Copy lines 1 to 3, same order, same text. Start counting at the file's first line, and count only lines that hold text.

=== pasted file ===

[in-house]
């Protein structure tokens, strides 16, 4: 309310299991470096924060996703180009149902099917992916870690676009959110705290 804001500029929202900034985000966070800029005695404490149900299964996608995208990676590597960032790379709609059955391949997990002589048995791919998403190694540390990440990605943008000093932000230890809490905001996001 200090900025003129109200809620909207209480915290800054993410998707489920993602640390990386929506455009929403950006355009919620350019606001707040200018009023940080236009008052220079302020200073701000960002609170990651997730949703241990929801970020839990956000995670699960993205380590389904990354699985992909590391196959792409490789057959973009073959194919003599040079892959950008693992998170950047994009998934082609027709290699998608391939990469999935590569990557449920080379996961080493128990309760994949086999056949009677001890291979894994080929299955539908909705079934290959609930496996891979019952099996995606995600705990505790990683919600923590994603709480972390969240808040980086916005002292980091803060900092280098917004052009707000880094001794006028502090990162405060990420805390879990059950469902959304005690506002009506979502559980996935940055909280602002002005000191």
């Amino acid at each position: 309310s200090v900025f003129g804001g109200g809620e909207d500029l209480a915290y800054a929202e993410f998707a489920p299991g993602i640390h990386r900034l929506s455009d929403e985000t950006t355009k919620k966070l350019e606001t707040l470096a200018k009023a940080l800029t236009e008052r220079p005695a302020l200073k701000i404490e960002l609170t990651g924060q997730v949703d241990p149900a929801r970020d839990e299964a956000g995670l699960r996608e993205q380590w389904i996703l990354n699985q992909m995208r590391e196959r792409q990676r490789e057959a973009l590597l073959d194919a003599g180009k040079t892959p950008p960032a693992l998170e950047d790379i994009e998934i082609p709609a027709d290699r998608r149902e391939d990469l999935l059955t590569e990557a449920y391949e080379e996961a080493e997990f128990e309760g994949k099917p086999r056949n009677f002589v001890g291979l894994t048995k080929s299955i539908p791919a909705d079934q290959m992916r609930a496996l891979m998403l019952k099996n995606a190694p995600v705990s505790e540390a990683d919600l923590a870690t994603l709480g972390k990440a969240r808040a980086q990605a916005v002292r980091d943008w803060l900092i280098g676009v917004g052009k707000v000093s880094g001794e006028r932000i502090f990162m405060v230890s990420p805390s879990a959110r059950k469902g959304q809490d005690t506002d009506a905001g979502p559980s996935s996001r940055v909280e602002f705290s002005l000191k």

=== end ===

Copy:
[in-house]
């Protein structure tokens, strides 16, 4: 309310299991470096924060996703180009149902099917992916870690676009959110705290 804001500029929202900034985000966070800029005695404490149900299964996608995208990676590597960032790379709609059955391949997990002589048995791919998403190694540390990440990605943008000093932000230890809490905001996001 200090900025003129109200809620909207209480915290800054993410998707489920993602640390990386929506455009929403950006355009919620350019606001707040200018009023940080236009008052220079302020200073701000960002609170990651997730949703241990929801970020839990956000995670699960993205380590389904990354699985992909590391196959792409490789057959973009073959194919003599040079892959950008693992998170950047994009998934082609027709290699998608391939990469999935590569990557449920080379996961080493128990309760994949086999056949009677001890291979894994080929299955539908909705079934290959609930496996891979019952099996995606995600705990505790990683919600923590994603709480972390969240808040980086916005002292980091803060900092280098917004052009707000880094001794006028502090990162405060990420805390879990059950469902959304005690506002009506979502559980996935940055909280602002002005000191």
């Amino acid at each position: 309310s200090v900025f003129g804001g109200g809620e909207d500029l209480a915290y800054a929202e993410f998707a489920p299991g993602i640390h990386r900034l929506s455009d929403e985000t950006t355009k919620k966070l350019e606001t707040l470096a200018k009023a940080l800029t236009e008052r220079p005695a302020l200073k701000i404490e960002l609170t990651g924060q997730v949703d241990p149900a929801r970020d839990e299964a956000g995670l699960r996608e993205q380590w389904i996703l990354n699985q992909m995208r590391e196959r792409q990676r490789e057959a973009l590597l073959d194919a003599g180009k040079t892959p950008p960032a693992l998170e950047d790379i994009e998934i082609p709609a027709d290699r998608r149902e391939d990469l999935l059955t590569e990557a449920y391949e080379e996961a080493e997990f128990e309760g994949k099917p086999r056949n009677f002589v001890g291979l894994t048995k080929s299955i539908p791919a909705d079934q290959m992916r609930a496996l891979m998403l019952k099996n995606a190694p995600v705990s505790e540390a990683d919600l923590a870690t994603l709480g972390k990440a969240r808040a980086q990605a916005v002292r980091d943008w803060l900092i280098g676009v917004g052009k707000v000093s880094g001794e006028r932000i502090f990162m405060v230890s990420p805390s879990a959110r059950k469902g959304q809490d005690t506002d009506a905001g979502p559980s996935s996001r940055v909280e602002f705290s002005l000191k």